I remember when Automattic first introduced the P2 WordPress theme. The theme itself introduced a lot of interesting new things and a new approach to WordPress sites: collaboration websites and short Twitter-like posts. I even tried to use the theme for a side project somewhere around 2010 while I was still in high school, but that project went to the side-project graveyard.
Well, in 2020 Automattic launched a spin-off project based on that theme’s idea: a project for team collaboration. And, surprise, it’s called P2.
So, what’s P2? P2 is a flexible platform for teams to share, discuss, and collaborate openly and without interruption. It helps closed communication become more transparent and rich vs. restricted documents or email. P2 is built with WordPress & Gutenberg.
P2 is right now a service on WordPress.com but on their website they state that open-sourcing is on the roadmap.
If you work for a company that organizes itself online, you probably use Slack, Microsoft Teams, or Discord, right? So you are used to that kind of service, real-time chat (next iteration of IRC really) with advanced integrations, good searching, emojis, and gifs. P2 is like that, but better in a lot of senses and IT IS NOT A REAL-TIME CHAT.
Real-time is great… until you have people working in many time zones all over the world. It might be work time for you but someone else is sleeping. Also, even though Slack for example has great search capabilities, it is still amazingly hard to follow a past conversation unless you use threads, and… let’s face it, who likes a lot of threads?
Imagine searching for a problem you had one year ago and you just encountered it again. You find the first message regarding that topic but soon after it is really hard to follow the conversation and you just scroll forever.
Well, P2 is like a blog but designed for teams. Automattic has a saying: “P2 it or it didn’t happen”.
Every team has a P2. There are literally hundreds of P2s used by the Automattic team, each person that tries to get hired at Automattic gets their own P2 where progress on the trial project has to be written along with other tasks. On a P2 you also have threaded comments on each post, so If you are talking about a problem described in the main P2 post, the comments down below are related to that problem, you no longer have to scroll over GIFs and unrelated messages on Slack.
You can also mention other persons on a P2 and you get a notification on email or other channels, including the WordPress top bar notifications. You are also notified of every comment unless you do opt out.
You write P2 posts using the familiar Gutenberg editor from WordPress, except that it lives on the front-end, you are no longer distracted by the whole user admin interface of WordPress. You just write, click publish and you’re done, you know how the post is going to look like even before you publish it.
There’s a great P2 demo that you can try out right now.
Imagine you already wrote a P2 post about a nasty local development issue you have and then a new colleague comes in and encounters the same error. Instead of trying to remember what is the solution by searching Slack, you simply go to P2, hit search, and boom, you get your article from 1 year ago and you can simply copy the permalink and give it to the colleague: all the comments are there, the solution is there and everyone is happy.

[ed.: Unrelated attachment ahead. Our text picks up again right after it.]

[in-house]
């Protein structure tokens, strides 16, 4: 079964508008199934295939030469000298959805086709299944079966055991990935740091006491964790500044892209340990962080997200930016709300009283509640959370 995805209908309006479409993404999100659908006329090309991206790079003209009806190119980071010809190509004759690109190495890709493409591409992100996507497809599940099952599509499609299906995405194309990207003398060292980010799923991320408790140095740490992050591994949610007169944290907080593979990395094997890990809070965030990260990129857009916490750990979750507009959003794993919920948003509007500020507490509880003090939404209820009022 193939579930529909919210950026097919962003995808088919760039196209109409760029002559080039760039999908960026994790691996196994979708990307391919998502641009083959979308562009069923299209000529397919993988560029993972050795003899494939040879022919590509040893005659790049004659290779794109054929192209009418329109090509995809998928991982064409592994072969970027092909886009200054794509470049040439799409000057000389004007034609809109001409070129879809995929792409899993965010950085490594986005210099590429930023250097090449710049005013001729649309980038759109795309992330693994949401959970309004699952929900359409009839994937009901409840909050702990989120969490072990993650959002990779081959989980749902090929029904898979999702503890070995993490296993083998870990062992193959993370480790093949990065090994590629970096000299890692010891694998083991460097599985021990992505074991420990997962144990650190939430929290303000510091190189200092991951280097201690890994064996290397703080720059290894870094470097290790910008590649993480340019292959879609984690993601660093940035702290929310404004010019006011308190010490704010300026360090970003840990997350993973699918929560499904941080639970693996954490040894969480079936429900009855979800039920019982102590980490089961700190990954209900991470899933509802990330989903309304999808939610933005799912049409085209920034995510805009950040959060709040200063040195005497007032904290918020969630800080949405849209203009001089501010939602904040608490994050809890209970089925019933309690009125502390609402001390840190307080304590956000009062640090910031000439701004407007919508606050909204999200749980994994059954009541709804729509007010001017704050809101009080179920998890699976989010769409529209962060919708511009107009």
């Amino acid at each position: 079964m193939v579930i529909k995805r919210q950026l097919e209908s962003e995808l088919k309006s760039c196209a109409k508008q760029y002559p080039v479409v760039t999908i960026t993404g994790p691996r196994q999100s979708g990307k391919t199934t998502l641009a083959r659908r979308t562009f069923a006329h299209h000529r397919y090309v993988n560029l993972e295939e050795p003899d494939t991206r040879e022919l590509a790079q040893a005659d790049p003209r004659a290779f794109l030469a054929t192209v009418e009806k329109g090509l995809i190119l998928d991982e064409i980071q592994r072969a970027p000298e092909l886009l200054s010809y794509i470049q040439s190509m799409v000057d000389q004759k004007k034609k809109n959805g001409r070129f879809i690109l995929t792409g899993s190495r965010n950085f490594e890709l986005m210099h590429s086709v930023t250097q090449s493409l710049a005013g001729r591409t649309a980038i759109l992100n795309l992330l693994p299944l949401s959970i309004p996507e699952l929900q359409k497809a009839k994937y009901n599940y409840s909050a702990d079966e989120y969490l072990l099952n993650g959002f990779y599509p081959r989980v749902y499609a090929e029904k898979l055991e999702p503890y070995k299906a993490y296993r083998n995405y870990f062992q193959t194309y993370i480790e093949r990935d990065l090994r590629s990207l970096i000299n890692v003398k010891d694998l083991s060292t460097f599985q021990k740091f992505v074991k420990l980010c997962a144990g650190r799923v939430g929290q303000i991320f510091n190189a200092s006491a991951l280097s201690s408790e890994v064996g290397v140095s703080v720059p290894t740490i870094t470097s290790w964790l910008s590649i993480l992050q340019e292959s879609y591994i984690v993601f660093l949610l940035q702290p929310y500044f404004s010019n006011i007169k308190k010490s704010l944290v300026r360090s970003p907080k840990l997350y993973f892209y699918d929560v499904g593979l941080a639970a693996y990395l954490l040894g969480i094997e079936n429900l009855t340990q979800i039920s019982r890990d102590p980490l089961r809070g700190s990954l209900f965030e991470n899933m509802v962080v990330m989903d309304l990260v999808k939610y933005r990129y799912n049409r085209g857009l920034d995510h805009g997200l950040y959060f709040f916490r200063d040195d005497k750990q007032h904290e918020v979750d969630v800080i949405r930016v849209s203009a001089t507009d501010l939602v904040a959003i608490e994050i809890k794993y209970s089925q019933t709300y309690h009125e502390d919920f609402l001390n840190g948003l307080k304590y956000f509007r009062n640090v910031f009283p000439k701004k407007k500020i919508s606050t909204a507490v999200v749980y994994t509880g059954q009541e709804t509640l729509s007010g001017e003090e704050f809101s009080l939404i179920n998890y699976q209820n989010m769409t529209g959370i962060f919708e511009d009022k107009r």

Also, let’s say that your team decides to move from Slack to Microsoft Teams. All the archive is lost, but if you have a P2… voilà, everything is up and running at the same location.
Why does it make so much sense, at least for me?
Well… I loved blogs since… forever! I kept installing WordPress since 2006 on free hostings and wrote “articles”. Even this blog of mine is 13 years old, first post here (on the Romanian side) is in March 2008.
I like “owning” my content a lot. I don’t want to have my blog posts on Facebook or any other platform that takes ownership of my own content. On P2, you own the content even if it’s on WordPress.com, you always have the possibility to export the posts and delete the P2 website.
I love 🧡 written content. Heck, I spent hours reading internal websites with company field guides. I love indexed posts that you can search across multiple P2s.
Also, P2 takes away a lot of the anxiety that the “instant chat” gives you. If you see a message on Slack and don’t respond right away you might feel bad, even though the other person does not expect an instant message from you. The whole philosophy around P2 is meant to make this service loved by async teams. You log on to work Monday morning and you can see notifications from Friday from P2 where your attention might be required. You respond “on your own schedule” and the other person expecting an answer from you is instantly notified.
If you use P2 correctly enough, you can get rid of conversations scattered all over the place: Jira, Slack, GitHub, GitLab, Trac, Figma… you name it. Make your operation P2-centric and the noise will disappear. I always miss Jira notifications, there’s something off around those. Also same with the GitLab ones. But imagine knowing that the main place where your attention is needed is on P2, you instantly feel relieved that you cannot miss notifications there since it is the only important place.
I would love to see more companies start to use the P2 approach in their workflow and make this a centric place.
What do you think about the P2 concept? Does it seem interesting to you enough to try it? It’s free to start with right now.
PS: I mention Slack a lot in this article, that’s just because I always used Slack in my software developer jobs. I never had the chance to use MS Teams and I use Discord for hobbies only. I still love Slack and there can be a great synergy between P2 and Slack.